- Berry, W.D., DeMeritt, J.H.R., and Esarey, J. (2010). Testing for Interaction in Binary Logit and Probit Models: Is a Product Term Essential? American Journal of Political Science, 54(1):248-266.
Things I can do better next time:
- Create tighter integration between reading, class, lab, and homework. Our class has four main ways that student can learn new material: reading, class, lab, and homework. In general, I tried to introduce students to the new material in that order. That is, they would read about an idea, hear me talk about it in class, practice doing it in the lab, and then do it on their own for homework. However, at times this structure broke down, and sometimes the homework assignments got a bit decoupled from the rest (which I think did hang together OK). Next time, I’d like to have a better integration of the homework with the rest of the class. Also, I’d like to occasionally have homework assignments that build on each other so that students can see how much they are learning.
- Less lecturing, more coaching. During the semester I met with Jeff Himpele from the McGraw Teaching Center about my undergraduate course, and he told me something that changed how I did my teaching in my graduate class. He advised me to think of myself as a coach for the students. While this sounds extremely simple, it really changed how I approached my course. I started to compare what I do in class to what some of my favorite soccer coaches have done. Surely, none of them told me for 90 minutes how to kick a soccer ball, nor did they make me watch them kick the ball over and over. Rather, they would talk a bit about the skill they wanted us to learn, and then they would do a quick demonstration. Next, we would all start doing a drill that was designed for us to practice the skill, and the coach would observe us giving encouragement and advice. I tried that in my statistics class, and it was actually extremely hard to get right. Designing a good question or series of questions that pushes the students to learn what you want is not easy. But, when it worked, it seems to really work much better than any lecturing that I can do. I’ll try it again next time.
- Have the students replicate a published paper. Rather than the standard final paper, I had the students participate in a prediction contest much like the Netflix Prize. In this case, we withheld the income of 500 people from the GSS, and the contest was to see who could predict these held-out incomes best. The one twist was that everyone had to make their code available for everyone else. My hope is that it would turn into a friendly competition where the students would be learning from each others code and then gradually discover the value of some of the techniques that we had been learning about such as transformations and interactions. In the end, it did not quite work out that way. For some reason the students were not that excited about it, possibly because it was not well integrated with the rest of the course. In any case, next time, I think I will ask them to replicate a published paper. This piece by Gary King seems like a good place to start on how to structure a replication paper assignment. And, who knows, my students might find an Excel error in a famous paper and end up on the Colbert Report.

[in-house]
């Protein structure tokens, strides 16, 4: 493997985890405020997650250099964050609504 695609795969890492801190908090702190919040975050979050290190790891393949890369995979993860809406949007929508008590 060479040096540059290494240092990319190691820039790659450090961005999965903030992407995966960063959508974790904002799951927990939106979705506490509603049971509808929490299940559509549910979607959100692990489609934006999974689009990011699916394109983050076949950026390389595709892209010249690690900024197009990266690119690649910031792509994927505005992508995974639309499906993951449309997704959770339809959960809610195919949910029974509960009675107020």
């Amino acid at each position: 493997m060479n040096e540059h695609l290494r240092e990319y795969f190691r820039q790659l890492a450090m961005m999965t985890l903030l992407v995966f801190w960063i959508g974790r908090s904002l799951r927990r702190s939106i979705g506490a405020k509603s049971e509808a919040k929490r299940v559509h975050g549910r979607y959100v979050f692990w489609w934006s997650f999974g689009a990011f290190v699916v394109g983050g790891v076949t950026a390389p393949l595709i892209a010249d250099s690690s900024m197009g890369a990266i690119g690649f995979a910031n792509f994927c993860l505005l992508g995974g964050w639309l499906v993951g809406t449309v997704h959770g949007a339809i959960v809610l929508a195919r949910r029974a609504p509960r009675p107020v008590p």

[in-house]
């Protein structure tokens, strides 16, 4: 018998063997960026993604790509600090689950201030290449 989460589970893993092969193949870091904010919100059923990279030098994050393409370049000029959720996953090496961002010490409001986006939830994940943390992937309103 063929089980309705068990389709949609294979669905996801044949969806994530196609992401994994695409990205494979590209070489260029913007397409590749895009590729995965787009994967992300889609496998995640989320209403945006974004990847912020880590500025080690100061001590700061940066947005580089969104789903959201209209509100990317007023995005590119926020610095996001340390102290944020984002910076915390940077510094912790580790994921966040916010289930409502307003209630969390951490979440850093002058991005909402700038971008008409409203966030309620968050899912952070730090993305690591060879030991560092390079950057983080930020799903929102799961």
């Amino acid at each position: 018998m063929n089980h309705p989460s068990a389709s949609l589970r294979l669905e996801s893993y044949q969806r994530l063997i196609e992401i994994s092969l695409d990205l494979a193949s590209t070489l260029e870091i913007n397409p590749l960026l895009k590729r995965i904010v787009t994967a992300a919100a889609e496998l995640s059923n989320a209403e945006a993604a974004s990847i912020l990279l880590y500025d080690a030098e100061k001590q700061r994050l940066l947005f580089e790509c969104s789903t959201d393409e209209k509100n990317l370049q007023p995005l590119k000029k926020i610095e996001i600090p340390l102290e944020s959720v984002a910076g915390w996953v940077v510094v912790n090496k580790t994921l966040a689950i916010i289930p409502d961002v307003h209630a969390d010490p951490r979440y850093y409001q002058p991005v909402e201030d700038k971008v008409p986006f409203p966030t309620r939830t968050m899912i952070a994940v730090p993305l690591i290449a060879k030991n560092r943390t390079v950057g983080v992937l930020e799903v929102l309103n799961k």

- Get more regular feedback on how the class is going. At the end of the class, I gave students a short writing assignment with three questions: What do you think are the most important things you learned in this class? What would you have liked to learn more about? If you had to create three “statistics commandments” for other sociologists to follow what would they be? Overall, the results from this feedback were very reassuring. It seems like the students were actually learning what I wanted them to be learning. But, I should not have waited until the last class to find that out. As far as the statistical commandments, the wordle at the top of this post summarizes what they wrote. Then we spend some time in the last class trying to combine everyone’s ideas into three commandments we would all follow. We came up with:
- Know your data.
- Know your model.
- Be transparent (i.e., clearly describe what you did, report results on interpretable scales and as graphs, if possible, make your data and code available to others).
Obviously those commandments are a bit terse and simplistic, but I think that you could do a lot worse. If you have any advice for the next time I teach the class, please let me know.